Software that’s speedy usually means it’s focused. Like a good tool, it often means that it’s simple, but that’s not necessarily true. Speed in software is probably the most valuable, least valued asset. To me, speedy software is the difference between an application smoothly integrating into your life, and one called upon with great reluctance. Fastness in software is like great margins in a book — makes you smile without necessarily knowing why.
One of my most used, most speedy pieces of software is nvALT. It’s an oddly named, very bland application. Just a database of plain text files with a plain text editor bolted on. But it’s fast. The fastest piece of text cataloging software I’ve used. It opens instantly and produces results instantly. My nvALT database is full of ten years of notes. Open it and your cursor is already in the search field. It is keyboard friendly software: If you’re ever not in the search field, just hit ESC, and you’ll land there. Type a few letters and all the notes with those letters appear. It is the best instantiation of an off-board brain I have. Any piece of text with value in my life gets dumped into nvALT.
nvALT syncs with Simplenote. This is handy because nvALT is macOS only. So you can use the Simplenote iOS app to keep your extra brain nearby on the go. Simplenote also has a macOS app. You may think: Why not use the Simplenote desktop application? Because — it’s not quite as fast. We’re talking milliseconds, but it’s enough that you feel the difference. It’s the difference between the $1000 Japanese garden shears and the $150 garden shears. They both cut just fine, but if you work in the garden all day, you will (probably?) feel the difference.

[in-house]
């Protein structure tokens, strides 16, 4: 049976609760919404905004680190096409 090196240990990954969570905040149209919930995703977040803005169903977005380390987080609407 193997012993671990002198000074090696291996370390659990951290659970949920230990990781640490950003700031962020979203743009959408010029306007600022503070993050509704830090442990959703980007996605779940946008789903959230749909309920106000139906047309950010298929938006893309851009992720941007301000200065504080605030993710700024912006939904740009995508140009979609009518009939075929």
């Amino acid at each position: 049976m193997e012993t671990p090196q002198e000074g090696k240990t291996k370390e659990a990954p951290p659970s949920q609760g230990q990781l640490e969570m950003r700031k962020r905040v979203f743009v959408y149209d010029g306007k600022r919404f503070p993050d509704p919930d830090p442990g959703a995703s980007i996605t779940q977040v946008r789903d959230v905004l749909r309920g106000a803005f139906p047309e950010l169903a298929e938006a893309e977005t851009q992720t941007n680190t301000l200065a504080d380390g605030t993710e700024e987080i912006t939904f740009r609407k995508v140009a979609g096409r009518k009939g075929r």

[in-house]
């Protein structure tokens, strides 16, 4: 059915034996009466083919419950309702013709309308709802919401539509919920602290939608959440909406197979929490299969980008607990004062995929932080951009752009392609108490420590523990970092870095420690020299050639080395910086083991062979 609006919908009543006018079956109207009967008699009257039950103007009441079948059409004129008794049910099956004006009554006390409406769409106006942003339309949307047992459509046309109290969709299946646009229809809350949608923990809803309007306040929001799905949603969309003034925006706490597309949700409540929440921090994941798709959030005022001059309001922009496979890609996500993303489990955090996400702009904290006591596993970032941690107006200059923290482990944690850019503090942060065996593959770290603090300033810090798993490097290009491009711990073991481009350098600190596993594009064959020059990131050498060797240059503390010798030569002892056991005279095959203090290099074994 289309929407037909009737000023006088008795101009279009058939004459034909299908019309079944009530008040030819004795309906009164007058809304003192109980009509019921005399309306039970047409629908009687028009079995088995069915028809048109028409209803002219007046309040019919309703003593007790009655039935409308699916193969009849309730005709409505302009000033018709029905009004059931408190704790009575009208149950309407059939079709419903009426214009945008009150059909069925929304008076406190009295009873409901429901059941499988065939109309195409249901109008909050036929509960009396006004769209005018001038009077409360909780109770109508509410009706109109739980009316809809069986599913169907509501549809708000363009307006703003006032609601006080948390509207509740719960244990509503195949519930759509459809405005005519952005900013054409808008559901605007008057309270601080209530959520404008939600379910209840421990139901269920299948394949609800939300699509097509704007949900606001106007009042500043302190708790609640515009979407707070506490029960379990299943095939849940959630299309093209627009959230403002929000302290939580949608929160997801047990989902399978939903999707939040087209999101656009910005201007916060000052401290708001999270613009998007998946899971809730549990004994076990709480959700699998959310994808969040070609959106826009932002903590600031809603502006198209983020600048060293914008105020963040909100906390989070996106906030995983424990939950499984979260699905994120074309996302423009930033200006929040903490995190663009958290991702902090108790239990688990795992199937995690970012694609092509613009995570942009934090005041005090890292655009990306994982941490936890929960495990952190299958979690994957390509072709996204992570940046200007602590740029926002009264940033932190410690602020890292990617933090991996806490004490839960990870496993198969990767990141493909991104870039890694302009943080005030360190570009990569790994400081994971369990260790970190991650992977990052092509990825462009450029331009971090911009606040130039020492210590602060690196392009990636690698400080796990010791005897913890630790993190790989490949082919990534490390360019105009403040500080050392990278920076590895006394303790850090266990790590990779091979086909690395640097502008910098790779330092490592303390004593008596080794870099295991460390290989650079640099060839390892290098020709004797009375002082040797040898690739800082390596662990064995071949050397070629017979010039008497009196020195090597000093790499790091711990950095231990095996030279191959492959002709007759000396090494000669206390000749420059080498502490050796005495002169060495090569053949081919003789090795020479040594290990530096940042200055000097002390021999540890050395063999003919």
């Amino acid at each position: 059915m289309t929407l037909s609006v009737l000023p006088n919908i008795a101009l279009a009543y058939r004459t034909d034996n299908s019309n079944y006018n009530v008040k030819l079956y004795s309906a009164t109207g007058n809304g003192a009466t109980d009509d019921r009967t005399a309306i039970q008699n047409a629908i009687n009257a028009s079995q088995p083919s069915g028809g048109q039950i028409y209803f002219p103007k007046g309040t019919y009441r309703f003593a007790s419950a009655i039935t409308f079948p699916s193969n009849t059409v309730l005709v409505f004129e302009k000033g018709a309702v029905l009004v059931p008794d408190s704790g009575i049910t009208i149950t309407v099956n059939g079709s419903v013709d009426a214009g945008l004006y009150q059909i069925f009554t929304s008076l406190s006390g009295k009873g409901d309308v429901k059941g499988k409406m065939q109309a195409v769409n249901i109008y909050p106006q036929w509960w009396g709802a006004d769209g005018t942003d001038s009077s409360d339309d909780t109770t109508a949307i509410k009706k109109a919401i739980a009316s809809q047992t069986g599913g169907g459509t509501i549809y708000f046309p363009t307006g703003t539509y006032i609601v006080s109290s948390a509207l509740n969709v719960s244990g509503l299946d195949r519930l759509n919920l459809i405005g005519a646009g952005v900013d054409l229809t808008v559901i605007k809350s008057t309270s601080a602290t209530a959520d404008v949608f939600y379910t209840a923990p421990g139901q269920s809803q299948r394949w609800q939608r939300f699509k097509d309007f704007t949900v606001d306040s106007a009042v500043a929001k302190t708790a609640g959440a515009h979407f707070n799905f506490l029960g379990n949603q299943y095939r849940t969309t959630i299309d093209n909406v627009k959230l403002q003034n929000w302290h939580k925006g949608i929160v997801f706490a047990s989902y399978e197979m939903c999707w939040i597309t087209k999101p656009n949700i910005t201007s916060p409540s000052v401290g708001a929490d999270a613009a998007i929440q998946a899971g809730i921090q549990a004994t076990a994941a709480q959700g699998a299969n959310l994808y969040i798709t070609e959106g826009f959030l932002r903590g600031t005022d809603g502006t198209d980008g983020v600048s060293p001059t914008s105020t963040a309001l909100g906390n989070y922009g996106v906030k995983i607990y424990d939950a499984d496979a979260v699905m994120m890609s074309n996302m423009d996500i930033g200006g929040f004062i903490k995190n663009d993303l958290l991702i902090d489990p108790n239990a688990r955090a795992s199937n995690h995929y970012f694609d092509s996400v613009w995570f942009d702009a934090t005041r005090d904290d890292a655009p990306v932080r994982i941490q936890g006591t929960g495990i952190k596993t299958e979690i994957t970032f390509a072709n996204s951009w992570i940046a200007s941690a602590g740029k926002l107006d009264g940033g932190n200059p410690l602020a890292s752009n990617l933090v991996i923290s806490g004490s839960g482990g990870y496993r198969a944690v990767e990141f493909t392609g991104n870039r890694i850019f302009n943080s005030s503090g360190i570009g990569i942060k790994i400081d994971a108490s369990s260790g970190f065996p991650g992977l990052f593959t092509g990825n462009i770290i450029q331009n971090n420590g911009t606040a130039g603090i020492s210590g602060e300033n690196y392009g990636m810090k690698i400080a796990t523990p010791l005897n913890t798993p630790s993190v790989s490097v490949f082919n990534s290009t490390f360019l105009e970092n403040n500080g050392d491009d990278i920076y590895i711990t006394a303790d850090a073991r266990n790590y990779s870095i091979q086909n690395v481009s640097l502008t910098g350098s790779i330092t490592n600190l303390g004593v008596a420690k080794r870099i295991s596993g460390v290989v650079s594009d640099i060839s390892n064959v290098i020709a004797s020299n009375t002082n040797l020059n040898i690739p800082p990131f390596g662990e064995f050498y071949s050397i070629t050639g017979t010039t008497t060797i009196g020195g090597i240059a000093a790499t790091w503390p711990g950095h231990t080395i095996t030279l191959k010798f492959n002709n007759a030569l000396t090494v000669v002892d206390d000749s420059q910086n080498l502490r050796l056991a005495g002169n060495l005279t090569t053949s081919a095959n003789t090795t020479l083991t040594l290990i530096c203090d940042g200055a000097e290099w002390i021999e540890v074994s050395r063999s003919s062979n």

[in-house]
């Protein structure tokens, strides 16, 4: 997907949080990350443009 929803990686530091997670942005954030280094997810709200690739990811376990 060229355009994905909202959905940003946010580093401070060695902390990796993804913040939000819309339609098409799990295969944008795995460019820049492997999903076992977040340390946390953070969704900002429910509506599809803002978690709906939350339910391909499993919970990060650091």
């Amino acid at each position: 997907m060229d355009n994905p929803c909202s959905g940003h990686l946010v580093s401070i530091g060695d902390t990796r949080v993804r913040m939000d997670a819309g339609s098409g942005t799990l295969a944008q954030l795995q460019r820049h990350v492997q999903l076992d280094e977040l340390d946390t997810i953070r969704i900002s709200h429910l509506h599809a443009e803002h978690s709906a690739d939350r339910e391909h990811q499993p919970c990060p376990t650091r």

I write mainly in Ulysses. Even now, I’m writing this in Ulysses. Ulysses works well for organizing large-ish bodies of writing. The organization is mainly why I use it. But it can slow down. Ulysses has slowed down on a number of occasions. If I have a 5,000 word article and type towards the top of it, it sometimes can’t keep up with my typing. It re-renders the whole thing with each keystroke. This drives me bonkers. But the organization and simplicity of the application outweigh this sometimes-slowness. Still, the slowness feels indicative of unseen rot on the inside of the machine. The slowness is like an off smell. I don’t trust the application as much as I would if it didn’t slow down on such a small text file. 5,000 words is nothing. Faith is tested: It makes me wonder how good the sync capabilities are. It makes me wonder if the application will lose data.
Speed and reliability are often intuited hand-in-hand. Speed can be a good proxy for general engineering quality. If an application slows down on simple tasks, then it can mean the engineers aren’t obsessive detail sticklers. Not always, but it can mean disastrous other issues lurk. I want all my craftspeople to stickle. I don’t think Ulysses is badly made, but I am less confident in it than if it handled input and interface speed with more grace. Speed would make me trust it more.
As a counter example, Sublime Text never slows down for me. I can throw a 50,000 line file at it and it zips along. You may wonder why I don’t write in Sublime Text (as I sometimes wonder). And the answer is: It’s just not quite nice enough for full composition. Sublime’s typography, spell check, file organization (no keywords, inability to organize order willy-nilly, etc)
— just not as refined. Sublime Text is optimized for code, not words. Whereas Ulysses is word-focused. The difference is subtle but meaningful. That said, Sublime Text has — in my experience — only gotten faster. I love software that does this: Software that unbloats over time. This should be the goal of all software. The longer it’s around, the more elegant it should become. Smooth over like a river stone. I have full trust in the engineering of Sublime Text because I’ve used it for over a decade, but also because it always feels like a fast, focused tool (even though it’s actually very complicated) and has only become faster the longer I’ve used it.